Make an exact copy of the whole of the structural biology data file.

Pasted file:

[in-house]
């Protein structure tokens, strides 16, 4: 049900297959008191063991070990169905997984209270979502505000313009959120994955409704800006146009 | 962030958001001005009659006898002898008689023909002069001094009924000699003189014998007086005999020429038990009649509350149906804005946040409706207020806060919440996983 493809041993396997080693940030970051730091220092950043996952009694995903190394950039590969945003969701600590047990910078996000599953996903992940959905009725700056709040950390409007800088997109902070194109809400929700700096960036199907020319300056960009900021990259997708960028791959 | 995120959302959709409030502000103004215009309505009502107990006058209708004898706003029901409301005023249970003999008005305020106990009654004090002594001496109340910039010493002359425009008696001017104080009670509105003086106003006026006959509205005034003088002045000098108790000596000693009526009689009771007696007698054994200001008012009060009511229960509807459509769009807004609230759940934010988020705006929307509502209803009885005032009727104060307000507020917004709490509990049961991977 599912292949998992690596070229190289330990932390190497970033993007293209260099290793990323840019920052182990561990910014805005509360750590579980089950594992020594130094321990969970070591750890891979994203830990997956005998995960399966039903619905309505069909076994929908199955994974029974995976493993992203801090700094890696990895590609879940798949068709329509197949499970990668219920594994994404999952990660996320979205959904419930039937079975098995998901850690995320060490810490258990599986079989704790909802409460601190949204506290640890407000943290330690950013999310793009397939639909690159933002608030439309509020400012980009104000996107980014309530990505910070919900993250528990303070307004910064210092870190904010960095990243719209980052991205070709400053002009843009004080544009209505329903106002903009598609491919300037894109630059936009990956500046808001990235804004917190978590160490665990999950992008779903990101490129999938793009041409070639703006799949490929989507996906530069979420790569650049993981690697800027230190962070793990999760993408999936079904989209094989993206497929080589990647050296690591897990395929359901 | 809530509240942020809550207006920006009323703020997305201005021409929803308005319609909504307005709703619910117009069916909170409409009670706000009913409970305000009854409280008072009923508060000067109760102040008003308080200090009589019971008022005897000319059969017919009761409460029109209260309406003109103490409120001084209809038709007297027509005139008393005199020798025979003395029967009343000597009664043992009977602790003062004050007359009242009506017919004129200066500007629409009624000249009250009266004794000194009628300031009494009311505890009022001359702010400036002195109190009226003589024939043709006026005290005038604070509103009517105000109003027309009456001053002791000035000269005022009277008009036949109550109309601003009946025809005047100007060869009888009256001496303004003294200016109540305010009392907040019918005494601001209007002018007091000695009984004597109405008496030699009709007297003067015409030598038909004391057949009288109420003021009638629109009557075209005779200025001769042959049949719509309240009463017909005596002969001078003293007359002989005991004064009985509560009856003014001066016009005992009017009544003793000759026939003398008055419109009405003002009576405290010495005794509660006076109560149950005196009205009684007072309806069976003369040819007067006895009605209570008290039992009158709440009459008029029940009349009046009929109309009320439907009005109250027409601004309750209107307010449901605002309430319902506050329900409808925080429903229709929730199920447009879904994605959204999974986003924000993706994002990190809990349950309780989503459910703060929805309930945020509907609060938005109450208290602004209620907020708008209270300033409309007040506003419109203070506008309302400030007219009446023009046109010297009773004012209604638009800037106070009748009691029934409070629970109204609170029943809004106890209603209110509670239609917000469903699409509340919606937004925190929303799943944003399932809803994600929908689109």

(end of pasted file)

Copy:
[in-house]
């Protein structure tokens, strides 16, 4: 049900297959008191063991070990169905997984209270979502505000313009959120994955409704800006146009 | 962030958001001005009659006898002898008689023909002069001094009924000699003189014998007086005999020429038990009649509350149906804005946040409706207020806060919440996983 493809041993396997080693940030970051730091220092950043996952009694995903190394950039590969945003969701600590047990910078996000599953996903992940959905009725700056709040950390409007800088997109902070194109809400929700700096960036199907020319300056960009900021990259997708960028791959 | 995120959302959709409030502000103004215009309505009502107990006058209708004898706003029901409301005023249970003999008005305020106990009654004090002594001496109340910039010493002359425009008696001017104080009670509105003086106003006026006959509205005034003088002045000098108790000596000693009526009689009771007696007698054994200001008012009060009511229960509807459509769009807004609230759940934010988020705006929307509502209803009885005032009727104060307000507020917004709490509990049961991977 599912292949998992690596070229190289330990932390190497970033993007293209260099290793990323840019920052182990561990910014805005509360750590579980089950594992020594130094321990969970070591750890891979994203830990997956005998995960399966039903619905309505069909076994929908199955994974029974995976493993992203801090700094890696990895590609879940798949068709329509197949499970990668219920594994994404999952990660996320979205959904419930039937079975098995998901850690995320060490810490258990599986079989704790909802409460601190949204506290640890407000943290330690950013999310793009397939639909690159933002608030439309509020400012980009104000996107980014309530990505910070919900993250528990303070307004910064210092870190904010960095990243719209980052991205070709400053002009843009004080544009209505329903106002903009598609491919300037894109630059936009990956500046808001990235804004917190978590160490665990999950992008779903990101490129999938793009041409070639703006799949490929989507996906530069979420790569650049993981690697800027230190962070793990999760993408999936079904989209094989993206497929080589990647050296690591897990395929359901 | 809530509240942020809550207006920006009323703020997305201005021409929803308005319609909504307005709703619910117009069916909170409409009670706000009913409970305000009854409280008072009923508060000067109760102040008003308080200090009589019971008022005897000319059969017919009761409460029109209260309406003109103490409120001084209809038709007297027509005139008393005199020798025979003395029967009343000597009664043992009977602790003062004050007359009242009506017919004129200066500007629409009624000249009250009266004794000194009628300031009494009311505890009022001359702010400036002195109190009226003589024939043709006026005290005038604070509103009517105000109003027309009456001053002791000035000269005022009277008009036949109550109309601003009946025809005047100007060869009888009256001496303004003294200016109540305010009392907040019918005494601001209007002018007091000695009984004597109405008496030699009709007297003067015409030598038909004391057949009288109420003021009638629109009557075209005779200025001769042959049949719509309240009463017909005596002969001078003293007359002989005991004064009985509560009856003014001066016009005992009017009544003793000759026939003398008055419109009405003002009576405290010495005794509660006076109560149950005196009205009684007072309806069976003369040819007067006895009605209570008290039992009158709440009459008029029940009349009046009929109309009320439907009005109250027409601004309750209107307010449901605002309430319902506050329900409808925080429903229709929730199920447009879904994605959204999974986003924000993706994002990190809990349950309780989503459910703060929805309930945020509907609060938005109450208290602004209620907020708008209270300033409309007040506003419109203070506008309302400030007219009446023009046109010297009773004012209604638009800037106070009748009691029934409070629970109204609170029943809004106890209603209110509670239609917000469903699409509340919606937004925190929303799943944003399932809803994600929908689109």